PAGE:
Twice Round Edinburgh at Open Eye Gallery

John Bellany, 'The Forth Road Bridge', oil on board
John Bellany, 'The Forth Road Bridge', oil on board

City in Contrast; Edinburgh Revisited 

Tue - Fri 11:00 - 17:00, Sat 11:00 - 16:00

From: 15 Jan 2022

To: 5 Feb 2022

Open Eye Gallery
34 Abercromby Place
Edinburgh & the Lothians

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This is a city of shifting light, of changing skies, of sudden vistas. A city so beautiful it breaks the heart again and again’.  Alexander McCall Smith

Two complementary exhibitions this winter at the Open Eye celebrate the timeless artistry of Edinburgh: Edinburgh Revisited focuses on its architectural and cultural heritage through black and white photographs and poetry while City in Contrast presents a collection of colourful cityscapes by eight renowned gallery artists.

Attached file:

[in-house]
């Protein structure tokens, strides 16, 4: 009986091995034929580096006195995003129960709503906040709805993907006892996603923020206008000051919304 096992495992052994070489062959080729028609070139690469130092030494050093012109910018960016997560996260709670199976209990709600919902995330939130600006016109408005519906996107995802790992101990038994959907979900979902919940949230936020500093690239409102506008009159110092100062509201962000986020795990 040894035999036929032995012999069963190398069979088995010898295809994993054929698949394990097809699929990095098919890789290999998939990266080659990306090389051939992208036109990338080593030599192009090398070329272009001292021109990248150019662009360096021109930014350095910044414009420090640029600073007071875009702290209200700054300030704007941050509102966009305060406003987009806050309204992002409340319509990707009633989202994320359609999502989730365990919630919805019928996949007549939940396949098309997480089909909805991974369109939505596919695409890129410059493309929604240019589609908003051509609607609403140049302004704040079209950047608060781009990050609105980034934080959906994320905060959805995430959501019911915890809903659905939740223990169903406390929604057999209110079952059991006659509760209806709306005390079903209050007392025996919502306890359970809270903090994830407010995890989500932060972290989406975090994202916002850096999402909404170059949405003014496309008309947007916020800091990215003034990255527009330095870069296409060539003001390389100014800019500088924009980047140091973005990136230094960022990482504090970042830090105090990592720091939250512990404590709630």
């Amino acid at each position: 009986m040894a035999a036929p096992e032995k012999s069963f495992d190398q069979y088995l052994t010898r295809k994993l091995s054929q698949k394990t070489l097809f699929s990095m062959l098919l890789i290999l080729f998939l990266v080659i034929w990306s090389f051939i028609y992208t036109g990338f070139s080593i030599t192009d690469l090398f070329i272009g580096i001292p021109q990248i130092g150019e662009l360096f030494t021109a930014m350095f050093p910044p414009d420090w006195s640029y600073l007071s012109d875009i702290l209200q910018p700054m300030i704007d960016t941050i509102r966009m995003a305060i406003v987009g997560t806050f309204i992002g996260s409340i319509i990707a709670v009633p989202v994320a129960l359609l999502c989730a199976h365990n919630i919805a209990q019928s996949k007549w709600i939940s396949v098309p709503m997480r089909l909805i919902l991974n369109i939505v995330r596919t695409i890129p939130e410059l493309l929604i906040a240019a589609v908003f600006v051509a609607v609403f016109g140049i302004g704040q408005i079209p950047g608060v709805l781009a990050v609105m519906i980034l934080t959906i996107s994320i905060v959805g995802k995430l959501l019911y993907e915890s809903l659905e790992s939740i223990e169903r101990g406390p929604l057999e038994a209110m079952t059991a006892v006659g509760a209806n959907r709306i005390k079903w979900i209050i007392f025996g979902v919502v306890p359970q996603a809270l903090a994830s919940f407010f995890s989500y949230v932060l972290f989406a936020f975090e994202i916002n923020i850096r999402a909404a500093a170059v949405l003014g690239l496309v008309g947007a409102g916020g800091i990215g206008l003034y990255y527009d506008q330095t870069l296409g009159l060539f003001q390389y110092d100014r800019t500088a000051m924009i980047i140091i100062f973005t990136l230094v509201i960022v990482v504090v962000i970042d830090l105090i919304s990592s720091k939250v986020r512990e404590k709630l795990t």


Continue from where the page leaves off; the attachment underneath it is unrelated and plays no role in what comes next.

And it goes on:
Gordon Hunter and Don Ledingham at the Open Eye
Gordon Hunter and Don Ledingham at the Open Eye

Gordon Hunter has a passion for photography with an extensive portfolio of images and Don Ledingham had his first poem about Edinburgh published, aged just ten – in fact, Gordon and Don attended the Royal High School together and now both live in the Scottish Borders. In a creative collaboration of their long friendship and respective artistic and literary talents, their Picture Poems combine city views with an accompanying verse to evoke a nostalgic sense of place.

Gordon Hunter and Don Ledingham, 'Waverley Station Pigeons', photographic print
Gordon Hunter and Don Ledingham, ‘Waverley Station Pigeons’, photographic print

Waverley Station Pigeons is full of memories of arrivals and departures, a vast glass domed arena thronging with travellers, happy children at play and pigeons in search of crumbs.

‘With echoes of Kings Cross,
And Cardenden 
Hanging in the air.’